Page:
The devil has long been a part of popular folklore, especially amongst the Western Christian religion. Stories about the figure were most common in the legends of Ireland, Newfoundland, Italy and the United Kingdom. In most cases, the demon represented an archetypal trickster figure, who weaseled desperate individuals into doing his bidding in exchange for certain requirements—typically their souls. Most of these deals were later found out to be deceptive and often stacked in the devil's favor through loop holes in the wording of the deal.
At times, the individual who made the deal was left to defend himself with only his wits, but sometimes had some help from a religious or supernatural sources. A common example of this is in the prominent use of the antagonist in hagiographical tales that featured the accounts and adventures of notable saints, such as St. Dunstan. In some other tales, the devil represented the personification of evil while other stories treated him as a mere folk villain, similar to other legendary creatures.
The Devil also made numerous appearances involving the Twilight Zone in a variety of forms, such as the burly Pip, the weaselly entrepeneur, Mr. Smith, the slinky Miss Devlin, or the nefarious beast of The Howling Man.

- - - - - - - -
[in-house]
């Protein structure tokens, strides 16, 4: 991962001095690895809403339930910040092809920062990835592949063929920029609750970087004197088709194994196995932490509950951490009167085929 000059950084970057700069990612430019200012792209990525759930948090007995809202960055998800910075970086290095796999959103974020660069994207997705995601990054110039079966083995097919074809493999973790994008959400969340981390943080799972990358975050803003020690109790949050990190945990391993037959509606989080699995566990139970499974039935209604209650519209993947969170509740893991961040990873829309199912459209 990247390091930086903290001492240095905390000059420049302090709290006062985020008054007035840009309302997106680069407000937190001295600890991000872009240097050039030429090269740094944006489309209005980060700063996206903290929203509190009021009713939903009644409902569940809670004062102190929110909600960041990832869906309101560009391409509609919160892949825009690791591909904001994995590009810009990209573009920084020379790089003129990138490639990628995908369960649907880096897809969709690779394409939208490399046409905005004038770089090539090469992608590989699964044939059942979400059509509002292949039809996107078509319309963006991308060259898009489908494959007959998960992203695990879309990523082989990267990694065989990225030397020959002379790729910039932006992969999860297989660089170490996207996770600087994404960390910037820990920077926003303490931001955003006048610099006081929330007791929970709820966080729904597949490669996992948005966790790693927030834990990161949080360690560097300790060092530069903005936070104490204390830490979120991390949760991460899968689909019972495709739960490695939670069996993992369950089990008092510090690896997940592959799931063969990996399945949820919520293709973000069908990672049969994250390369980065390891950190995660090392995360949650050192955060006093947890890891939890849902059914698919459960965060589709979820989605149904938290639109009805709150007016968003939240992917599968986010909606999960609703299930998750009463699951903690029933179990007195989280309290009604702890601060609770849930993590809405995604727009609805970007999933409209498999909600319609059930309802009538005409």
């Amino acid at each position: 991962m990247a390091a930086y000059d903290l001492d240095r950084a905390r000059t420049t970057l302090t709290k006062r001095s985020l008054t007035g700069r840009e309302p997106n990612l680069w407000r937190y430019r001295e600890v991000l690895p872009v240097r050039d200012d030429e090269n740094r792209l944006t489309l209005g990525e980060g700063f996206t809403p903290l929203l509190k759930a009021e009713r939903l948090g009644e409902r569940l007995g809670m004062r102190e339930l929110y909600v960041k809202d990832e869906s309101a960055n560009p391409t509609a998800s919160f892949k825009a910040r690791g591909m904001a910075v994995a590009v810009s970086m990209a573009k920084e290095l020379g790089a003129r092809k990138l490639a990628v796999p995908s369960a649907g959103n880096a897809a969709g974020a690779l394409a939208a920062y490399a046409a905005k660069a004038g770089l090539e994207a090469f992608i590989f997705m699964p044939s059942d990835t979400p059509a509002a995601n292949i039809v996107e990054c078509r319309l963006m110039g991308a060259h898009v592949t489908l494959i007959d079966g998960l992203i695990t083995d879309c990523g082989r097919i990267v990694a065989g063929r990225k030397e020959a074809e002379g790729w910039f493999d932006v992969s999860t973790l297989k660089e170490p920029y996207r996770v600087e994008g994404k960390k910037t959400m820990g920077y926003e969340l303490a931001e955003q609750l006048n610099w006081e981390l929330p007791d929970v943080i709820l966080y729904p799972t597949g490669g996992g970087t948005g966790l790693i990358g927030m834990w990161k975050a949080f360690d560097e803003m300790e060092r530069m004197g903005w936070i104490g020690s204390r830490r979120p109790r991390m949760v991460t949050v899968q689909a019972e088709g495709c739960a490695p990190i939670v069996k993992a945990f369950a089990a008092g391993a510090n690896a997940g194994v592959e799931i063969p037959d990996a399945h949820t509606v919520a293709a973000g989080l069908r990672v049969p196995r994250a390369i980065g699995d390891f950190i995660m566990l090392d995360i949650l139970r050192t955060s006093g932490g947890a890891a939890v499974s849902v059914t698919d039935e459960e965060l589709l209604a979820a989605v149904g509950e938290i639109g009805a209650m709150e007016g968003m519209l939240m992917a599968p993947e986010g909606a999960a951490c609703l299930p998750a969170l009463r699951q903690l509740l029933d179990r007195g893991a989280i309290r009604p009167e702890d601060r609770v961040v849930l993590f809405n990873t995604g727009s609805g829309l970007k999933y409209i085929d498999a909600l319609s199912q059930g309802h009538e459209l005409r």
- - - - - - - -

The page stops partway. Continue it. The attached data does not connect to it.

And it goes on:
Powers and Abilities
Known to make deals with mortal humans that provided them with abilities which were supernatural (e.g., immortality), it seems likely that these were powers that were shared by the devil. "Escape Clause"
The Devil had a habit of appearing in numerous forms when appearing in the presence of humans. These usually were the guises of a typical human being but not always of one specific gender, size or race. This would imply that the demon was a shapeshifter. (TZ1: "Of Late I Think of Cliffordville")
Another ability that the Devil had was the power to control men's movements, either though magic or telekinesis. Perhaps his greatest ability, however, was a potent ability for persuasion, lying and seeking pity to get what he wanted. (TZ1: "The Howling Man")